Tarbell – Every Trick in the Book Book 3 - Lesson 5

Lesson 38: Modern Coin Effects

Coin magic so ahead of its time, it remains cutting edge even today.

This lesson contains coin magic that was so ahead of its time, much of it remains cutting edge even today.

We begin with a few fancy flourishes. First, you will learn how to make five coins simultaneously appear at the tips of each finger and thumb.

Then, Johnny Ace Palmer teaches you a one-handed, four-coin roll-out, that IS as hard as (or even harder than) it looks.

And Dan tries his hand at the slick, standard, and still-impressive coin roll, but another friend, Brandon Gerald, shows how much better it looks with practice.

When Dan gets into the tricks proper, he provide a multiple coin production some context and a conclusion by setting the sequence at the Vegas slots.

Then Dan shows you a nifty quicky where a dime penetrates into your closed fist, and he shares some work on the copper-silver transposition with his additions.

Next, there's a neat spellbound-style sequence where a coin apparently keeps changing size even though your hands are shown otherwise empty.

And another sequence combines elements of retention, back-clip, and sleeving to effect either a total vanish or a clean transformation.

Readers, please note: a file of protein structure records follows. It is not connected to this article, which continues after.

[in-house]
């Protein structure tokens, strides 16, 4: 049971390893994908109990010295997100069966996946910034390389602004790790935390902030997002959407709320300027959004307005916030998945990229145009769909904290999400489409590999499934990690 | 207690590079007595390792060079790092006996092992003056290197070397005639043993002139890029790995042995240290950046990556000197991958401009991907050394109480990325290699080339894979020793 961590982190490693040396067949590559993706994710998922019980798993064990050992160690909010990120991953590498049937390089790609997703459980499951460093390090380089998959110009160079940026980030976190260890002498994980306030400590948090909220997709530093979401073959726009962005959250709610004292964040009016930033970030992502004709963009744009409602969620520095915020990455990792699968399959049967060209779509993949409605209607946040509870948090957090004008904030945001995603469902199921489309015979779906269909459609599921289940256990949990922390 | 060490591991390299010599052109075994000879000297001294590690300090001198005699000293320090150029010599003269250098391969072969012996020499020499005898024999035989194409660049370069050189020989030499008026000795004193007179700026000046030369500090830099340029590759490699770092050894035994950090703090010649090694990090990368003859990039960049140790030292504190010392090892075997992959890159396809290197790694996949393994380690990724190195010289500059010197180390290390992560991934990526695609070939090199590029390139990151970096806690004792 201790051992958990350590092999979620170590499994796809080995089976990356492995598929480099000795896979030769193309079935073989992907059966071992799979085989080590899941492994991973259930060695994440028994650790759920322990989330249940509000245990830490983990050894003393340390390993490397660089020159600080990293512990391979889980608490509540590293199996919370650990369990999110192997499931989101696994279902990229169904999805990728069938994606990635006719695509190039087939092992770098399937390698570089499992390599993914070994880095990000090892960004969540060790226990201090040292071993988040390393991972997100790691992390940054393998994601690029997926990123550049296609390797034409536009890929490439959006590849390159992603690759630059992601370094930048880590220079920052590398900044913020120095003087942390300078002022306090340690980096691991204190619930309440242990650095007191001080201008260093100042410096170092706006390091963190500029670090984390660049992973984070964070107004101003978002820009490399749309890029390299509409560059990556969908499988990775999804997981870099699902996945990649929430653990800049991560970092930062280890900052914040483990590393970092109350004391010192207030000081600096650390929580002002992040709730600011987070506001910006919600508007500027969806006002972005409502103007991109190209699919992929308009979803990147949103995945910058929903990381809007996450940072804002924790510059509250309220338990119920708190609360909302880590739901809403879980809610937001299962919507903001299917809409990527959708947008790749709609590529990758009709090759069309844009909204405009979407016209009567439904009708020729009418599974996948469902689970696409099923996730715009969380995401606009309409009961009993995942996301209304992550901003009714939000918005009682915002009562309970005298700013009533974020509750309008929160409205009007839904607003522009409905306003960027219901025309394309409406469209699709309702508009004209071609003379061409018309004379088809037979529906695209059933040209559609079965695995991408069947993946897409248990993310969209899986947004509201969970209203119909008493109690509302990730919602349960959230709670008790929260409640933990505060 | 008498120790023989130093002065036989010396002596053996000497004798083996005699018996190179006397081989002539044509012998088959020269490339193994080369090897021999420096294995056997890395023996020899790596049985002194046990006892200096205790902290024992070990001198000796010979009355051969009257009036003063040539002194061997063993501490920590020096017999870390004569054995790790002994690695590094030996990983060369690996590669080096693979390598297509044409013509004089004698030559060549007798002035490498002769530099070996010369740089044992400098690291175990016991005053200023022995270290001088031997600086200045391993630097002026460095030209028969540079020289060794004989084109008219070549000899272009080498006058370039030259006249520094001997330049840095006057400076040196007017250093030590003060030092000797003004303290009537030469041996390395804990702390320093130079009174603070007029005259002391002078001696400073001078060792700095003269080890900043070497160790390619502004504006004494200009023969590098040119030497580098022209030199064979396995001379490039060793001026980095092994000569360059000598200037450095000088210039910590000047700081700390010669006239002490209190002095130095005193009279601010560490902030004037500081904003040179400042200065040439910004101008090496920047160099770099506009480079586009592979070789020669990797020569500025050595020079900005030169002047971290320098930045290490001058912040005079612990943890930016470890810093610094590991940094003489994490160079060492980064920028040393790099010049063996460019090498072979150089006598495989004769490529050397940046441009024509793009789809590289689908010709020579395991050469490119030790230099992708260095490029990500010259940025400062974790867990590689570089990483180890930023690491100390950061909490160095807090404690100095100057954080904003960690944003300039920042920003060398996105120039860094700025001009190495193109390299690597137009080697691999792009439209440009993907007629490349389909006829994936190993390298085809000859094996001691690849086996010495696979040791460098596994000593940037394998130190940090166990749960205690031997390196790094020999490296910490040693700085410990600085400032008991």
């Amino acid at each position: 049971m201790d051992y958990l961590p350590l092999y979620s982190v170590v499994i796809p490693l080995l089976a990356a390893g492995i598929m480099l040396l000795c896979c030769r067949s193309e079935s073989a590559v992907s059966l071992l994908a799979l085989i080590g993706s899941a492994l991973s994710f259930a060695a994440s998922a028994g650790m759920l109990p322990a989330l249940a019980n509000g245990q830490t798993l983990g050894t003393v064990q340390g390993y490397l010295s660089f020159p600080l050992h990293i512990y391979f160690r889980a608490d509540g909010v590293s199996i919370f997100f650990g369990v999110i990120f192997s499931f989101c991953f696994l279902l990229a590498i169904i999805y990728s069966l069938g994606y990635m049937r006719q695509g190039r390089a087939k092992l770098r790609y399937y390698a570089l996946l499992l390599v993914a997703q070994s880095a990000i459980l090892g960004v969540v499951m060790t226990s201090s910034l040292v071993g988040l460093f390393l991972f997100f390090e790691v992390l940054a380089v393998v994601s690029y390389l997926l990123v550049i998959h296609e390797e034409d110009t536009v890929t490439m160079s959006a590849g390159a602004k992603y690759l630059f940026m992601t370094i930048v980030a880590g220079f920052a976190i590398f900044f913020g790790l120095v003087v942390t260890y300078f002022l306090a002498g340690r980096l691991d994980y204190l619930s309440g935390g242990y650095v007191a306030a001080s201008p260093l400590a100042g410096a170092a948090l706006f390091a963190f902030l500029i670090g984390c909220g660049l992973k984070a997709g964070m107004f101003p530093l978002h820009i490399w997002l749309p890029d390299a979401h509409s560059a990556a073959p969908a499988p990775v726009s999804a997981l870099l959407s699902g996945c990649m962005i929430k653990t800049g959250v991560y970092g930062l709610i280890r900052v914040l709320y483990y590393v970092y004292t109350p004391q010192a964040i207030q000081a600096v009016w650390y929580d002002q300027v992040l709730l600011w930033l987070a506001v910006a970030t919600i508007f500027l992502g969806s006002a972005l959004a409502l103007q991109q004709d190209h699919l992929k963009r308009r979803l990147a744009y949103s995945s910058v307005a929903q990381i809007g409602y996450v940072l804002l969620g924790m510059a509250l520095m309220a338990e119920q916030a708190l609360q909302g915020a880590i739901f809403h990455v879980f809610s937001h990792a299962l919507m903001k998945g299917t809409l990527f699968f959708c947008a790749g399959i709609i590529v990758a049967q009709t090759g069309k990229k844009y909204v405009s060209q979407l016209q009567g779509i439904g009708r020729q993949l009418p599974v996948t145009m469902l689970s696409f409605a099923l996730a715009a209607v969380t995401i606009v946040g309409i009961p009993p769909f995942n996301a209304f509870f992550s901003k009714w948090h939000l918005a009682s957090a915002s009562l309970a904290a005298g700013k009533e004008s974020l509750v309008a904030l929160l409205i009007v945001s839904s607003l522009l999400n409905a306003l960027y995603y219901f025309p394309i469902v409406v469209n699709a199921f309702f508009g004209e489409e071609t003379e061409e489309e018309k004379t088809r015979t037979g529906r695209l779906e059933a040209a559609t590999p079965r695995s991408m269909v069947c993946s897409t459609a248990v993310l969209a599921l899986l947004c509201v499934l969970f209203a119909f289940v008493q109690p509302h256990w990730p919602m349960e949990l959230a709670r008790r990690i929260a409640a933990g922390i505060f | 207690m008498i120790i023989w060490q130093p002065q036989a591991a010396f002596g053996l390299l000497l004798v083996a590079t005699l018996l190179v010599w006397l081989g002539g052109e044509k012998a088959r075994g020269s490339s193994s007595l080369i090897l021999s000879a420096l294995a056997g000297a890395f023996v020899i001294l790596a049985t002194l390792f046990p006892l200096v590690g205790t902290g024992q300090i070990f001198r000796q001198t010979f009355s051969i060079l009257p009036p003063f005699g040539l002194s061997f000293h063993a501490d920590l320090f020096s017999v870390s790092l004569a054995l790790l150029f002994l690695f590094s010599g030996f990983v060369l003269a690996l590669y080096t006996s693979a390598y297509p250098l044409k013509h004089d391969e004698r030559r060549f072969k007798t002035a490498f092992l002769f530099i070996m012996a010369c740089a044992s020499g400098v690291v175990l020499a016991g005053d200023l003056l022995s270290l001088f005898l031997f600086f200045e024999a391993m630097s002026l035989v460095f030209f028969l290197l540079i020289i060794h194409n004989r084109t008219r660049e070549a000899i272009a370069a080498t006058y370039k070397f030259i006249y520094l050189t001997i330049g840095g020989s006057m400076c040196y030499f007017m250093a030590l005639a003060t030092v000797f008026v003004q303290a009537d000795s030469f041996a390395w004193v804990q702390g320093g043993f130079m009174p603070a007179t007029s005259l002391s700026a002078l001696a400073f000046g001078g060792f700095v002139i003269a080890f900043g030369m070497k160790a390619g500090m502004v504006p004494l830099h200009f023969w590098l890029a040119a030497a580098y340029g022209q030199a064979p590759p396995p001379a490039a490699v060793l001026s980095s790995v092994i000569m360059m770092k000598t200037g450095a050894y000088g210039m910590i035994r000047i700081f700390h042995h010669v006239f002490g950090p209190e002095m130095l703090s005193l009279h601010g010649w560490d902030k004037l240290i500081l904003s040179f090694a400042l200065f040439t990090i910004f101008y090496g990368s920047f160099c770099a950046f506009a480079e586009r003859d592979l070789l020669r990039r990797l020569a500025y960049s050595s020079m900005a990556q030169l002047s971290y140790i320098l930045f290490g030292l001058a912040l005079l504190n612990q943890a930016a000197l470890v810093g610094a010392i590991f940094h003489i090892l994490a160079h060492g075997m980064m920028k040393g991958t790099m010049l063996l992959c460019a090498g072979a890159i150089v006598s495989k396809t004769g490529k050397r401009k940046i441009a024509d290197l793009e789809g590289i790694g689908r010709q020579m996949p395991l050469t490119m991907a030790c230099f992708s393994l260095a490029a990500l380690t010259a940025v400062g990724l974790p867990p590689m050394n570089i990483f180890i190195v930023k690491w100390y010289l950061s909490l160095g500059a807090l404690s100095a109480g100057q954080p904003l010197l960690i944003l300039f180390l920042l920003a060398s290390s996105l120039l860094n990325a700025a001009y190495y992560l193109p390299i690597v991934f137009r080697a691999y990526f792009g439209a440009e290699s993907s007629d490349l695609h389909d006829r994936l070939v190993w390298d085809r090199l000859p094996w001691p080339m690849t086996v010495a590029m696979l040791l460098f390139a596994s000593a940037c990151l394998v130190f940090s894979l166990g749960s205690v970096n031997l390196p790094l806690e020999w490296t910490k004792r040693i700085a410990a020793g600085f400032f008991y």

Then, Dan shows you a multi-phase transposition routine, nicely suited for stand-up, and requiring a bit of practice for those gutsy enough to give it a try.

There's also a big trick where borrowed, marked coins turn into keys which unlock a nested, mystery box... ultimately containing the very same marked coins.

In a similar, yet tastier, mystery, the marked money makes its way into the moist center of the magic muffin.

Then, Dan introduces an unusual brass box designed to train pickpockets to deftly acquire small valuables under virtually imposible circumstances.

Plus, there's a fun routine with a coin, a bag, and a big surprise, some magic juggling with a coin tossed between two mouth-to-mouth glasses, a poetic production routine to rhyming recitation and Dan finishes up by debuting a working prototype of three perplexing poker chips.

So, if you'd like to stand out from the common coin-carrying crowd, then this lesson is filled with alternatives that your audience will love.

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